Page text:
Institutional investors looking to diversify their portfolios are increasingly attracted to an asset class that offers potentially substantial returns and cash flow: life insurance contracts sold by the original policyholder or insured to a third-party through a life settlement. But investors face steep barriers to entry, as well as a limited supply of product owing to existing legislation and a lack of consumer awareness about the benefits of life settlements.
These were among the chief takeaways of a general session of the 5th Annual Institutional Investor Life Settlement Conference, held at the Ritz Carlton-Battery Park on February 23. The session brought together a panel of institutional investors to describe their different business models, the attractions of life settlements, and their perspectives on the asset class.
The session kicked off with a discussion about whether new market entrants were better positioned as institutional investors or as lenders to such investors. On this point, two on the panel touted the relative advantages of the latter.
Rory O’Connell, a chief financial officer at Imperial Finance and Trading, said that playing the market as investors entails a steep learning curve. New investors, he noted, generally don’t know how to best build a diversified life settlement portfolio that will produce reliable investment yields. As lenders, they can count on more reliable returns and financial protections.
Lorraine Fusco, president and CEO of Crown Life Canada Ltd., agreed.
“If you want to get into this space and don’t necessarily want to invest in a life settlement fund, then there are lots of opportunities to lend to companies or individuals,” she said. “It’s not easy to manage policies — tracking and servicing them, holding them to maturity while maintain an adequate cash flow and collecting the death benefits.
“You have to go through a lot of mistakes before you get a proven business model that works and produces solid returns,” she added. “So becoming a lender is a great segue into this space.”
Those institutions opting to enter the market as investors should expect to pay a premium for policies that pay out sooner rather than later. That means funding upwards of 35 to 40 percent of policy face amounts on contracts insuring “older and sicker” lives.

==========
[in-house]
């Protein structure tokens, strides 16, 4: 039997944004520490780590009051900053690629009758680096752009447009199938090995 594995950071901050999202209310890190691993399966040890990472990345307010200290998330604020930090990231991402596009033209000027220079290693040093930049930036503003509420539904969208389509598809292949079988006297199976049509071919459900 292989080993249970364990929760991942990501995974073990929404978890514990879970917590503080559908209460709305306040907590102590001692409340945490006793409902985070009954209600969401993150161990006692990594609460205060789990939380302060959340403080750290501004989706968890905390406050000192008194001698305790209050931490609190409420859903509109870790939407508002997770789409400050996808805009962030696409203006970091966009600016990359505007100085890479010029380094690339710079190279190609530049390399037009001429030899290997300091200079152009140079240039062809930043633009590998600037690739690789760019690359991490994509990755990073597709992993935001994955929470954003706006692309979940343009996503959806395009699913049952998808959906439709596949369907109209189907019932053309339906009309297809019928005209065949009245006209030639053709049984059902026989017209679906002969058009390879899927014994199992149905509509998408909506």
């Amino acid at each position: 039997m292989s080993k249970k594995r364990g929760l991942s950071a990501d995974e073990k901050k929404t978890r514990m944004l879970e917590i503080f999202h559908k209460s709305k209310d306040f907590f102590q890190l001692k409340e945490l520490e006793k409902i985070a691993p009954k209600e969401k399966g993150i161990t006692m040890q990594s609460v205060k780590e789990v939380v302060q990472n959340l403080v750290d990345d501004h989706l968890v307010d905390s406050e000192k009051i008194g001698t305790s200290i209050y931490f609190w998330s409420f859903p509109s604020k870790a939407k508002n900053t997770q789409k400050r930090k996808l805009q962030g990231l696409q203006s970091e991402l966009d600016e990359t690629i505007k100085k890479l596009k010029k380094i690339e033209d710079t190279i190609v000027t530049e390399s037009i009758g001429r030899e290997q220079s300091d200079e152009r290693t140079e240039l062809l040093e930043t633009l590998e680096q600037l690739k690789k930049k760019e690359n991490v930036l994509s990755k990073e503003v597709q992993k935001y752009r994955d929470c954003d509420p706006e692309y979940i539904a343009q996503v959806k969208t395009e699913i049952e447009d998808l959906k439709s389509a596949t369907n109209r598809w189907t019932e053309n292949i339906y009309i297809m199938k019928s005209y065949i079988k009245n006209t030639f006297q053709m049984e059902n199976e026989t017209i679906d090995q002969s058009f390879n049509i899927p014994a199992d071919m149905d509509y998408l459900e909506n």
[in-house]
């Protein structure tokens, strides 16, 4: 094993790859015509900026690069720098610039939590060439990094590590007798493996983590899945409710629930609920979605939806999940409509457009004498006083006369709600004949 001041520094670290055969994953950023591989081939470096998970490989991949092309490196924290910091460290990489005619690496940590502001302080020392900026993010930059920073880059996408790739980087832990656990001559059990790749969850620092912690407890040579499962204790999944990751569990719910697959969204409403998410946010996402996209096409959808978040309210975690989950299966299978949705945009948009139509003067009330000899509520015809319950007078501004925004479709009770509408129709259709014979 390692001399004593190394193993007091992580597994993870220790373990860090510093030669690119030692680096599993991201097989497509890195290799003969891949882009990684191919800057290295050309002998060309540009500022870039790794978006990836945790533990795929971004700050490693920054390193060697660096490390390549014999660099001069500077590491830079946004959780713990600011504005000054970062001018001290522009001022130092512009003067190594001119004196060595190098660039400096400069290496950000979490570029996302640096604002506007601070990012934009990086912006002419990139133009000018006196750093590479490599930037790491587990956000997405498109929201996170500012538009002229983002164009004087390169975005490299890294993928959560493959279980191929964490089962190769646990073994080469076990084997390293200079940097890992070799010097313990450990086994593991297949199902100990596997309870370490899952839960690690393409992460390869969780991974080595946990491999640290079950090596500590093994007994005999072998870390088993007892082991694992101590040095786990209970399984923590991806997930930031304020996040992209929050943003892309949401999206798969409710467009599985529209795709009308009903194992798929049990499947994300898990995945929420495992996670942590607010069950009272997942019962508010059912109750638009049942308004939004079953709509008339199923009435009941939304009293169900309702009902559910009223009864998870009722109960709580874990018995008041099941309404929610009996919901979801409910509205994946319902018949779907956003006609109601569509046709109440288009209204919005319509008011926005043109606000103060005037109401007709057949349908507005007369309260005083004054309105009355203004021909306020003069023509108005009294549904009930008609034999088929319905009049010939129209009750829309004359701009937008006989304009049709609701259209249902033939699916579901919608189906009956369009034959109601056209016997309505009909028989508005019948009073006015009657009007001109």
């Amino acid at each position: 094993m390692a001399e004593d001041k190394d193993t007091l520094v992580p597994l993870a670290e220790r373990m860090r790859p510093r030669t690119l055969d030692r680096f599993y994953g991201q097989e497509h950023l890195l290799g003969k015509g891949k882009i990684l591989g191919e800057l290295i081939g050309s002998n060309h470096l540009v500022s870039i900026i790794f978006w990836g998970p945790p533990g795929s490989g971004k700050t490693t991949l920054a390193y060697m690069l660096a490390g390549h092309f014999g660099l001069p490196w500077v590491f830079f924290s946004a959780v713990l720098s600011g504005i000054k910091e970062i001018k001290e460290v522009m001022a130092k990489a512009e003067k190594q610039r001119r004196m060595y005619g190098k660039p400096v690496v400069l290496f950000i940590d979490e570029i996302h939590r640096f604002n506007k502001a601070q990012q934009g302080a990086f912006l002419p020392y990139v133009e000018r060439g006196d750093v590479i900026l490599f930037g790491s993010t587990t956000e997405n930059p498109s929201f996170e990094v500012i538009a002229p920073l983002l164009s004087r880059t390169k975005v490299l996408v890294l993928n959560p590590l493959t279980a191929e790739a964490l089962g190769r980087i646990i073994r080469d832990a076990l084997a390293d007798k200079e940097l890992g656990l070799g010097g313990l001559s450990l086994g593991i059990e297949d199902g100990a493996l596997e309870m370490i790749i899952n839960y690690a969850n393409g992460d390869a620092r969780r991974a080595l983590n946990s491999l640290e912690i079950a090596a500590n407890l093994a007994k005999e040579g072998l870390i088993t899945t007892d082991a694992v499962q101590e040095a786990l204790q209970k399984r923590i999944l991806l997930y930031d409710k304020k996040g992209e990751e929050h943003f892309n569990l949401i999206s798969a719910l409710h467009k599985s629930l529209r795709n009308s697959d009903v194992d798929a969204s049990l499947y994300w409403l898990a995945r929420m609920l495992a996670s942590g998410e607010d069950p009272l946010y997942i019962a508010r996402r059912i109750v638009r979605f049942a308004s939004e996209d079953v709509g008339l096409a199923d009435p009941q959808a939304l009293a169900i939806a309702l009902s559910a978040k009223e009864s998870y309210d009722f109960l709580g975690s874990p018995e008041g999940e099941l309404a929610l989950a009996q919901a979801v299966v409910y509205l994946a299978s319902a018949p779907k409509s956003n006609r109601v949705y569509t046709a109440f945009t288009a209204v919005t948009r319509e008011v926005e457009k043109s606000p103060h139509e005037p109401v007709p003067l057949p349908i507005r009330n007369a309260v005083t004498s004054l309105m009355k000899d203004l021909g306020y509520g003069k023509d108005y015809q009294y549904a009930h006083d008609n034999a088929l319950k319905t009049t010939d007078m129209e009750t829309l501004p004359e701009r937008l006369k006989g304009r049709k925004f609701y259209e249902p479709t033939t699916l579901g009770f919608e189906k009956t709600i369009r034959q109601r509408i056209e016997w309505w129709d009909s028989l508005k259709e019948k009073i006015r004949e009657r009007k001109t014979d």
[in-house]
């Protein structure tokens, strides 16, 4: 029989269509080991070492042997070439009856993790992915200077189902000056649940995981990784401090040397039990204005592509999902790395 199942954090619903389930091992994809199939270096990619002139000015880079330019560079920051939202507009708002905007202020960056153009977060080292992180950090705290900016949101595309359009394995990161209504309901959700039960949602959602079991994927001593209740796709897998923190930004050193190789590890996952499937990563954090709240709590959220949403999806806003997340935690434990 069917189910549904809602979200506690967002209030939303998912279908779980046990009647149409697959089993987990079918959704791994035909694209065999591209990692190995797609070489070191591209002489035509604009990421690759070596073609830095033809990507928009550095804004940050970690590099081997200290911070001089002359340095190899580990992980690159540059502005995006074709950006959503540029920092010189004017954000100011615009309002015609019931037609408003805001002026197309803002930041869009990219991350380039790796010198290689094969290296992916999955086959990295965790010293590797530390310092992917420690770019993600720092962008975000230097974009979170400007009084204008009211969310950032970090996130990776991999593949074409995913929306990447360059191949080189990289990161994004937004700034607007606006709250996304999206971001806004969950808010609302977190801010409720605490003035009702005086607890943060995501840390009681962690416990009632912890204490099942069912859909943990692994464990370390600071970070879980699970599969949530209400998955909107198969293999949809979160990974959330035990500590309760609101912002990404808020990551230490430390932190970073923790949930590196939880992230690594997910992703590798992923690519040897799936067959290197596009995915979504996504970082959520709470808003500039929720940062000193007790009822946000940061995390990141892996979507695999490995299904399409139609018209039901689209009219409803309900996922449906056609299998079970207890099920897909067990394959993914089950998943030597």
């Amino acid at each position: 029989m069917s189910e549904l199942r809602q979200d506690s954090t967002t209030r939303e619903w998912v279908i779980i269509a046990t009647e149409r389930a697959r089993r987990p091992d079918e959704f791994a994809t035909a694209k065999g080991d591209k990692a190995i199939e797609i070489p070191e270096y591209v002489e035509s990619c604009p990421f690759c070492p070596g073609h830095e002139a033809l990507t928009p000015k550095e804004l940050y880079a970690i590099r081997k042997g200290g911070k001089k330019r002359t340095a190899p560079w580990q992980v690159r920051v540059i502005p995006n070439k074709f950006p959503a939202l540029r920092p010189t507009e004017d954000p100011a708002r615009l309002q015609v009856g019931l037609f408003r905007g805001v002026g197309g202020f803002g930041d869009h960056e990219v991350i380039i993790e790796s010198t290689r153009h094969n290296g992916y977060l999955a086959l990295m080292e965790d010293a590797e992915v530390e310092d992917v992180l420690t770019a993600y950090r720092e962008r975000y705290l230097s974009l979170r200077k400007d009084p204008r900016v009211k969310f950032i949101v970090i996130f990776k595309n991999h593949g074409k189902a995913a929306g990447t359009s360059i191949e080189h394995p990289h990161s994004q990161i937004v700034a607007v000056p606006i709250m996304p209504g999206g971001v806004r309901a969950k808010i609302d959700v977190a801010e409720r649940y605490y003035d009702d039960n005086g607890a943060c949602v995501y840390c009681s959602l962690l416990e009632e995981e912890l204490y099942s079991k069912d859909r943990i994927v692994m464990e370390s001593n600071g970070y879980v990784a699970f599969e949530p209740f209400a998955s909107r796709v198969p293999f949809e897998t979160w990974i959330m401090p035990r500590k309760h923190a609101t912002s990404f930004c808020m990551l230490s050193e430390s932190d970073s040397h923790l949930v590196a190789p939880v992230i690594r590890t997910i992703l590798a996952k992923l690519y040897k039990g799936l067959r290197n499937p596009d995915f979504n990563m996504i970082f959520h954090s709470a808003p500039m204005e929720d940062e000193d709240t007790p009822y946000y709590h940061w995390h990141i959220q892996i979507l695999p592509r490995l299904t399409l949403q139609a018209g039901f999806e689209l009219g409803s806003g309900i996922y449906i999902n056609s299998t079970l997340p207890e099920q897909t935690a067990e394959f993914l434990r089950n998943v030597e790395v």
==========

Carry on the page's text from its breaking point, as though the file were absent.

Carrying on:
One can pay less for policies covering individuals with longer life expectancies and entail a longer payout timeline. But such policies, cautioned O’Connell, should make up only a portion of an “efficient” asset allocation strategy.
An optimized life settlement portfolio will comprise policies with a range of life expectancies, thus ensuring a stable cash flow for the investor. A healthy income stream, in turn, will provide lenders the assurance they need to avail investors of premium financing.
“If you don’t pay more for policies with shorter life expectancies, then you risk depleting premium reserves and ultimately, defaulting,” said O’Connell. “So you have to pay a premium for older lives.
“You can’t get to an efficient portfolio only by paying 10 or 12 percent of a policy’s face value,” he continued. “You won’t be able to secure intermediate or long-term financing unless you can demonstrate an ability to protect your cash flow with early mortalities.”
To maintain a healthy balance sheet, investors must also adhere to sound financial guidelines covering policy acquisitions (e.g., not paying more than certain percentage of face amount). Time and again, said Fusco, investors have overpaid for policies they perceived to be a great deal, then burned through cash reserves when the policies failed to mature when expected (i.e., the insured individuals lived longer than the mortality tables forecast).
Turning to a comparison of the secondary and tertiary markets (the latter encompassing policies sold by one institutional investor to another), the panelists agreed that both are necessary, but differed in the approach to the two markets.
Jillian Conlon, a senior director of quantitative analysis and strategy at BroadRiver Asset Management L.P., said that tertiary policy portfolios are generally easier to buy, but the investment yields and payout horizon are less certain because the investor is acquiring older documentation (medical records, etc.). To boot, secondary market buyers may not have performed adequate due diligence, making investment yields more chancy.
Conversely, secondary market policies take more time to acquire —an original policy holder/insured might dither for months before agreeing to sell. And because the transactions are more recent, they necessarily entail longer maturity dates.
But secondary market policies are potentially more lucrative: If, say, an investor pays a low percentage of face for contracts carrying life expectancies of 10 to 15 years, but more than half of insured individuals die with 5 years, then the investment return could match or exceed that of a high-yield equity or hedge fund.